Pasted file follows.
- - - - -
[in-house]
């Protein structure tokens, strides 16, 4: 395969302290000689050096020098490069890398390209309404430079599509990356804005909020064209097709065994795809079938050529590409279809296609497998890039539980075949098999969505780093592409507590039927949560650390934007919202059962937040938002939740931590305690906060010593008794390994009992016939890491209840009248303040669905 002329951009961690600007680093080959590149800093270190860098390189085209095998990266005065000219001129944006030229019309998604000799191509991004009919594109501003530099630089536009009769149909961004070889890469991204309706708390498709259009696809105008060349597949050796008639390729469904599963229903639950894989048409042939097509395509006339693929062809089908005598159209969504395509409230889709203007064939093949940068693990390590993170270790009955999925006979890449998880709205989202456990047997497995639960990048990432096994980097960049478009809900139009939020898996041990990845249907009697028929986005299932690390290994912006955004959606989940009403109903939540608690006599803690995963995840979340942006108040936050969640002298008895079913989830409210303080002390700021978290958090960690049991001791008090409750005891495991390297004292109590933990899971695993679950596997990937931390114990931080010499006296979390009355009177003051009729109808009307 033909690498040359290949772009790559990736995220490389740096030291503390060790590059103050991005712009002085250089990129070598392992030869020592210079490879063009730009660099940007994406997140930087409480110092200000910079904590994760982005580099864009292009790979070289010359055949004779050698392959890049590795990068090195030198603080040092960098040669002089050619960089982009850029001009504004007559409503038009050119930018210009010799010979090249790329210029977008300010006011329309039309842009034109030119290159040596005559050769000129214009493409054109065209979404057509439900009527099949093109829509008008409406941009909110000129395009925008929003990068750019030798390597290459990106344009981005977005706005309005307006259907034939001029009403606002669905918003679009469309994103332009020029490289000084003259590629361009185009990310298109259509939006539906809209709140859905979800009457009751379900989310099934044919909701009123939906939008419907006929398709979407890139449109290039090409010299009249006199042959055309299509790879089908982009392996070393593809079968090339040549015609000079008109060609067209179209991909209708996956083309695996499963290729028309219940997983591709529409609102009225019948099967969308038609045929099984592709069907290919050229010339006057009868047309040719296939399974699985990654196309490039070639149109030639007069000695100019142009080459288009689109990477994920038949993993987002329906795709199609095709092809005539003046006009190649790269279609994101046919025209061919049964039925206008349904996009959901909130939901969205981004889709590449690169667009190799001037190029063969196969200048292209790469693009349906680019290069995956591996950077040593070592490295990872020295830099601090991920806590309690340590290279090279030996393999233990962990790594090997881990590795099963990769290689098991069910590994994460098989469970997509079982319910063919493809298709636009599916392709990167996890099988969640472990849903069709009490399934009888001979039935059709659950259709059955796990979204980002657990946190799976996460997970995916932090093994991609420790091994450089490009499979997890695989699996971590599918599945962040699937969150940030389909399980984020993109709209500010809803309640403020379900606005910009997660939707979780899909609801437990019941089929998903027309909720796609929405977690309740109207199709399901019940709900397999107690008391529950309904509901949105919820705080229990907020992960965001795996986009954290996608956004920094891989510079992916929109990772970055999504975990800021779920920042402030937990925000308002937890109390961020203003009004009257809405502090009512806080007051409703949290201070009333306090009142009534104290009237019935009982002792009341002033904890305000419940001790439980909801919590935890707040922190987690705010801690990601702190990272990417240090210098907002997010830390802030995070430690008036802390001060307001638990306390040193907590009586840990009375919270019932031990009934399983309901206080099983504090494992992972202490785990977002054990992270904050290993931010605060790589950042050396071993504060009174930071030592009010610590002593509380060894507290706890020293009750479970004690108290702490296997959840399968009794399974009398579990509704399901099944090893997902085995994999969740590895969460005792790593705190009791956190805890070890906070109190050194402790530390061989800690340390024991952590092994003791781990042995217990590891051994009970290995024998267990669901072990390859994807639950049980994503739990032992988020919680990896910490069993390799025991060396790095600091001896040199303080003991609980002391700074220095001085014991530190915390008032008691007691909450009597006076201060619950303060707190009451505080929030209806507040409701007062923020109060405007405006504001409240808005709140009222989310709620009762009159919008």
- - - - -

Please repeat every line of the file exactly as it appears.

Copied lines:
[in-house]
């Protein structure tokens, strides 16, 4: 395969302290000689050096020098490069890398390209309404430079599509990356804005909020064209097709065994795809079938050529590409279809296609497998890039539980075949098999969505780093592409507590039927949560650390934007919202059962937040938002939740931590305690906060010593008794390994009992016939890491209840009248303040669905 002329951009961690600007680093080959590149800093270190860098390189085209095998990266005065000219001129944006030229019309998604000799191509991004009919594109501003530099630089536009009769149909961004070889890469991204309706708390498709259009696809105008060349597949050796008639390729469904599963229903639950894989048409042939097509395509006339693929062809089908005598159209969504395509409230889709203007064939093949940068693990390590993170270790009955999925006979890449998880709205989202456990047997497995639960990048990432096994980097960049478009809900139009939020898996041990990845249907009697028929986005299932690390290994912006955004959606989940009403109903939540608690006599803690995963995840979340942006108040936050969640002298008895079913989830409210303080002390700021978290958090960690049991001791008090409750005891495991390297004292109590933990899971695993679950596997990937931390114990931080010499006296979390009355009177003051009729109808009307 033909690498040359290949772009790559990736995220490389740096030291503390060790590059103050991005712009002085250089990129070598392992030869020592210079490879063009730009660099940007994406997140930087409480110092200000910079904590994760982005580099864009292009790979070289010359055949004779050698392959890049590795990068090195030198603080040092960098040669002089050619960089982009850029001009504004007559409503038009050119930018210009010799010979090249790329210029977008300010006011329309039309842009034109030119290159040596005559050769000129214009493409054109065209979404057509439900009527099949093109829509008008409406941009909110000129395009925008929003990068750019030798390597290459990106344009981005977005706005309005307006259907034939001029009403606002669905918003679009469309994103332009020029490289000084003259590629361009185009990310298109259509939006539906809209709140859905979800009457009751379900989310099934044919909701009123939906939008419907006929398709979407890139449109290039090409010299009249006199042959055309299509790879089908982009392996070393593809079968090339040549015609000079008109060609067209179209991909209708996956083309695996499963290729028309219940997983591709529409609102009225019948099967969308038609045929099984592709069907290919050229010339006057009868047309040719296939399974699985990654196309490039070639149109030639007069000695100019142009080459288009689109990477994920038949993993987002329906795709199609095709092809005539003046006009190649790269279609994101046919025209061919049964039925206008349904996009959901909130939901969205981004889709590449690169667009190799001037190029063969196969200048292209790469693009349906680019290069995956591996950077040593070592490295990872020295830099601090991920806590309690340590290279090279030996393999233990962990790594090997881990590795099963990769290689098991069910590994994460098989469970997509079982319910063919493809298709636009599916392709990167996890099988969640472990849903069709009490399934009888001979039935059709659950259709059955796990979204980002657990946190799976996460997970995916932090093994991609420790091994450089490009499979997890695989699996971590599918599945962040699937969150940030389909399980984020993109709209500010809803309640403020379900606005910009997660939707979780899909609801437990019941089929998903027309909720796609929405977690309740109207199709399901019940709900397999107690008391529950309904509901949105919820705080229990907020992960965001795996986009954290996608956004920094891989510079992916929109990772970055999504975990800021779920920042402030937990925000308002937890109390961020203003009004009257809405502090009512806080007051409703949290201070009333306090009142009534104290009237019935009982002792009341002033904890305000419940001790439980909801919590935890707040922190987690705010801690990601702190990272990417240090210098907002997010830390802030995070430690008036802390001060307001638990306390040193907590009586840990009375919270019932031990009934399983309901206080099983504090494992992972202490785990977002054990992270904050290993931010605060790589950042050396071993504060009174930071030592009010610590002593509380060894507290706890020293009750479970004690108290702490296997959840399968009794399974009398579990509704399901099944090893997902085995994999969740590895969460005792790593705190009791956190805890070890906070109190050194402790530390061989800690340390024991952590092994003791781990042995217990590891051994009970290995024998267990669901072990390859994807639950049980994503739990032992988020919680990896910490069993390799025991060396790095600091001896040199303080003991609980002391700074220095001085014991530190915390008032008691007691909450009597006076201060619950303060707190009451505080929030209806507040409701007062923020109060405007405006504001409240808005709140009222989310709620009762009159919008």